Yawn, terrain I hear you say? Well yes, we always focus on the flashy miniatures but at the end of the day it’s about the game, and that means terrain too. In 28mm I think the table always looks better with a bit of stuff scattered around.
I don’t know about you, but I always seem to have a ton of these sorts of things kicking around in the bottom of a bin. I can’t help picking up little bits and pieces from shops like Ainsty Castings, and to be honest they really help when you’re building bigger terrain pieces. Adding a few crates and things to a building can make it look a lot more lived in.
So what have I got here? I think most of the crates, boxes and sacks are from Ainsty’s “Trade Goods” range, and the oil drums are from Anyscale, where you get a big bag of them for less than £6. Bargain. I’ve based these just for convenience and so that I can magnet them down into a box to stop them bouncing around and chipping.
The two big skips are Ainsty, and I’ve used them as a bit of a painting experiment. I like painting vehicles, but don’t normally do a lot of chipping on them. But you can’t really get away with having a pristine-looking skip, it’s all about that beaten-up look. So I took a crack at the “hairspray method” of distressing them.
If you’ve not used it before you basically put an undercoat on in the colour you want to show through when damaged, such as a dark rust colour in my case. Then you put a coat of varnish over that, and then you spray hairspray over that and then put your top coat on. Why the hairspray? Well it’s water-soluble and allows you to go back and wet the top coat, which then soaks through into the hairspray and it starts to soften up. Scrub the top coat a bit and it should come away, revealing your rusty layer underneath.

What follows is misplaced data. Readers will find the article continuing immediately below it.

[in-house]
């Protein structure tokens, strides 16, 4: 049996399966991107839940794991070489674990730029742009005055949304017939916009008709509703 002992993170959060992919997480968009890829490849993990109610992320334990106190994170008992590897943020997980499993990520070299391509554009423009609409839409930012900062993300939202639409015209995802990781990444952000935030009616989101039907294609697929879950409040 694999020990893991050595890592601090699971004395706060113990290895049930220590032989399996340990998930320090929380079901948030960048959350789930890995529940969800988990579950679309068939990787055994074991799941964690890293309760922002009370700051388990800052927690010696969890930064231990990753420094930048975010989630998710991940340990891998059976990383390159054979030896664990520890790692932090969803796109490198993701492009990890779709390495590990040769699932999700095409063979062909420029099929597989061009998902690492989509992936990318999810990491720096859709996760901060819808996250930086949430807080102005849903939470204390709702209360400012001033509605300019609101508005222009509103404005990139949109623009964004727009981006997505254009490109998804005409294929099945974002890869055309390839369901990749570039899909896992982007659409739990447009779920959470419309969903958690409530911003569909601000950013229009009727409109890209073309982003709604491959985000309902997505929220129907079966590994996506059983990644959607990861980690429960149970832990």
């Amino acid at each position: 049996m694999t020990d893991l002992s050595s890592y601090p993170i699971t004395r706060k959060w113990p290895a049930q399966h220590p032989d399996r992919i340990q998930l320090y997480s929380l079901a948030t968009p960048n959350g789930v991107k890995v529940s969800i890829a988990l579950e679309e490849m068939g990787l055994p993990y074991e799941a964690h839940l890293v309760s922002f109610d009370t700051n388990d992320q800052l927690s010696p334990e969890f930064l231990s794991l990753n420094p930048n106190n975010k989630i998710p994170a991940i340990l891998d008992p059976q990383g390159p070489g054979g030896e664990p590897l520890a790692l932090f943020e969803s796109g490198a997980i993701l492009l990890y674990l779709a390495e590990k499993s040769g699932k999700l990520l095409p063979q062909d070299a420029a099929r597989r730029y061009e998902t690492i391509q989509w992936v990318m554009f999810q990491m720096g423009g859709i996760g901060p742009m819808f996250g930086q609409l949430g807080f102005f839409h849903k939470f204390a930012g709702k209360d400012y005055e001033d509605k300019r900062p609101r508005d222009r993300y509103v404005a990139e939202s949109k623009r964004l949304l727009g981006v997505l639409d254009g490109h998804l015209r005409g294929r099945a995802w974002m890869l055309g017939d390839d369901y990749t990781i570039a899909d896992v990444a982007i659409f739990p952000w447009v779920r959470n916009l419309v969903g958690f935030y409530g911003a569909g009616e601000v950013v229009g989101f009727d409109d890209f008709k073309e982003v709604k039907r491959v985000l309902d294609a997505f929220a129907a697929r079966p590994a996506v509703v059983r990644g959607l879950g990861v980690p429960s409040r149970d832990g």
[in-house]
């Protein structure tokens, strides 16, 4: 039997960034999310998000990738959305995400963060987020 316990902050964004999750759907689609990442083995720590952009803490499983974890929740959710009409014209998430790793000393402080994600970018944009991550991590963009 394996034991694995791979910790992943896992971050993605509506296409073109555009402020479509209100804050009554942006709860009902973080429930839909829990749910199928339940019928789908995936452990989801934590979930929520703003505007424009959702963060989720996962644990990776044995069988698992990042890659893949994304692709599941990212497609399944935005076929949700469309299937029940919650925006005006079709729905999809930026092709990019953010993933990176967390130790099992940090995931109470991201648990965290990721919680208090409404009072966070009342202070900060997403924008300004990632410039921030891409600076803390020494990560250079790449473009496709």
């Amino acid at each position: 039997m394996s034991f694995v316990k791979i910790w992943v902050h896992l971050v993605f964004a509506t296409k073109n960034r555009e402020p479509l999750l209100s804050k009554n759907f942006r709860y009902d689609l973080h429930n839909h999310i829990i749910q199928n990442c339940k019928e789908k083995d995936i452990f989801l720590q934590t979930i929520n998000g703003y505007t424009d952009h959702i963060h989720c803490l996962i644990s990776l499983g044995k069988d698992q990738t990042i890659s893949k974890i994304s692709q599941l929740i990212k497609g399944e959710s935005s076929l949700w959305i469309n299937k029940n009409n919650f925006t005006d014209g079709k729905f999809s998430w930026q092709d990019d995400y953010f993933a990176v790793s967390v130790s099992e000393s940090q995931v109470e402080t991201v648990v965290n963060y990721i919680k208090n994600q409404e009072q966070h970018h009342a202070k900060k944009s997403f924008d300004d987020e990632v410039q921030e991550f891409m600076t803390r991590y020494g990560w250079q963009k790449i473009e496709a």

The idea is that you simulate worn away paint by, well, wearing away the paint. Sound theory, I reckon. So does it work?
Yep, A few minutes work scrubbing with a toothbrush got the result shown above. If you just want to chip lightly you want to be a bit more careful than I was here, but for these skips you actually want it to look like it’s been rubbing and scraping on stuff, instead of just chips on the edges. I particularly like the way it was easy to replicate that “streaky and rusty” look.
It’s a really simple process, although since you’re putting down several layers (base colour, varnish, a couple of layers of hairspray, top colour) before you start scrubbing you have to be a bit patient as you want things to dry properly. The other downside is that it makes your terrain smell like a women’s hairdressers’, at least while it’s wet. But this is definitely a technique I’ll be keeping in the toolbox for anything that looks especially bashed up. For just light chipping on edges I think painting it on is probably the quicker and easier way to go.